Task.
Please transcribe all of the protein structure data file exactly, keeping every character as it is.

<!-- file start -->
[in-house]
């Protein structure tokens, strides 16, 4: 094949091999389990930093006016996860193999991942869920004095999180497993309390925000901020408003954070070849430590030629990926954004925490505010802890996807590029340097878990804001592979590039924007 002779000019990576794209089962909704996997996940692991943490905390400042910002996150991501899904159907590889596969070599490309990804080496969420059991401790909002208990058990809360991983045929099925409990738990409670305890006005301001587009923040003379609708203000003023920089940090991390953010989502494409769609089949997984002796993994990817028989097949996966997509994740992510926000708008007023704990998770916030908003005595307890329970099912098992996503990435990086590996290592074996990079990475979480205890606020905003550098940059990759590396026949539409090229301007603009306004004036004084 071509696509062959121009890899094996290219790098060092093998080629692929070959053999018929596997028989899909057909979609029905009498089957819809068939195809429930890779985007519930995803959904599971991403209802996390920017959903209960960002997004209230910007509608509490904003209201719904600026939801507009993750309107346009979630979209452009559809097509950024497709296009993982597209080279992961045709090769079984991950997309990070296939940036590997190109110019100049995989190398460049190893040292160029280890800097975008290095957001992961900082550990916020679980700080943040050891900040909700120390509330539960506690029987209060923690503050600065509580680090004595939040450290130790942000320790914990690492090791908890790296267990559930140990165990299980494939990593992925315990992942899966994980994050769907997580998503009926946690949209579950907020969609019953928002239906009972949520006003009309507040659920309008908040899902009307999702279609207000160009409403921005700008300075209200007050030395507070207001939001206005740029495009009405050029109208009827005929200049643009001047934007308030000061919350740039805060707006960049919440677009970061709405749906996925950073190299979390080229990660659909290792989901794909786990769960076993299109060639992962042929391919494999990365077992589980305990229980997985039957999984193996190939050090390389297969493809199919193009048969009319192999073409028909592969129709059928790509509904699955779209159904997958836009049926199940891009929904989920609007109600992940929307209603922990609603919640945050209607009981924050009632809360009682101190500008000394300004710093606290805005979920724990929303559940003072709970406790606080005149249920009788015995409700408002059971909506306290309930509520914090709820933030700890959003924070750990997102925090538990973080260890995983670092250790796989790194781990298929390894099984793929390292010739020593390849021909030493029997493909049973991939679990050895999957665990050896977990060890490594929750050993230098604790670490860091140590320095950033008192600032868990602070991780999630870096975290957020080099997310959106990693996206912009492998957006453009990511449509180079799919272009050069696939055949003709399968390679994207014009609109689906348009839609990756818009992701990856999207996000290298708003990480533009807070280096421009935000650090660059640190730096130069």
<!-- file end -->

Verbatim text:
[in-house]
């Protein structure tokens, strides 16, 4: 094949091999389990930093006016996860193999991942869920004095999180497993309390925000901020408003954070070849430590030629990926954004925490505010802890996807590029340097878990804001592979590039924007 002779000019990576794209089962909704996997996940692991943490905390400042910002996150991501899904159907590889596969070599490309990804080496969420059991401790909002208990058990809360991983045929099925409990738990409670305890006005301001587009923040003379609708203000003023920089940090991390953010989502494409769609089949997984002796993994990817028989097949996966997509994740992510926000708008007023704990998770916030908003005595307890329970099912098992996503990435990086590996290592074996990079990475979480205890606020905003550098940059990759590396026949539409090229301007603009306004004036004084 071509696509062959121009890899094996290219790098060092093998080629692929070959053999018929596997028989899909057909979609029905009498089957819809068939195809429930890779985007519930995803959904599971991403209802996390920017959903209960960002997004209230910007509608509490904003209201719904600026939801507009993750309107346009979630979209452009559809097509950024497709296009993982597209080279992961045709090769079984991950997309990070296939940036590997190109110019100049995989190398460049190893040292160029280890800097975008290095957001992961900082550990916020679980700080943040050891900040909700120390509330539960506690029987209060923690503050600065509580680090004595939040450290130790942000320790914990690492090791908890790296267990559930140990165990299980494939990593992925315990992942899966994980994050769907997580998503009926946690949209579950907020969609019953928002239906009972949520006003009309507040659920309008908040899902009307999702279609207000160009409403921005700008300075209200007050030395507070207001939001206005740029495009009405050029109208009827005929200049643009001047934007308030000061919350740039805060707006960049919440677009970061709405749906996925950073190299979390080229990660659909290792989901794909786990769960076993299109060639992962042929391919494999990365077992589980305990229980997985039957999984193996190939050090390389297969493809199919193009048969009319192999073409028909592969129709059928790509509904699955779209159904997958836009049926199940891009929904989920609007109600992940929307209603922990609603919640945050209607009981924050009632809360009682101190500008000394300004710093606290805005979920724990929303559940003072709970406790606080005149249920009788015995409700408002059971909506306290309930509520914090709820933030700890959003924070750990997102925090538990973080260890995983670092250790796989790194781990298929390894099984793929390292010739020593390849021909030493029997493909049973991939679990050895999957665990050896977990060890490594929750050993230098604790670490860091140590320095950033008192600032868990602070991780999630870096975290957020080099997310959106990693996206912009492998957006453009990511449509180079799919272009050069696939055949003709399968390679994207014009609109689906348009839609990756818009992701990856999207996000290298708003990480533009807070280096421009935000650090660059640190730096130069």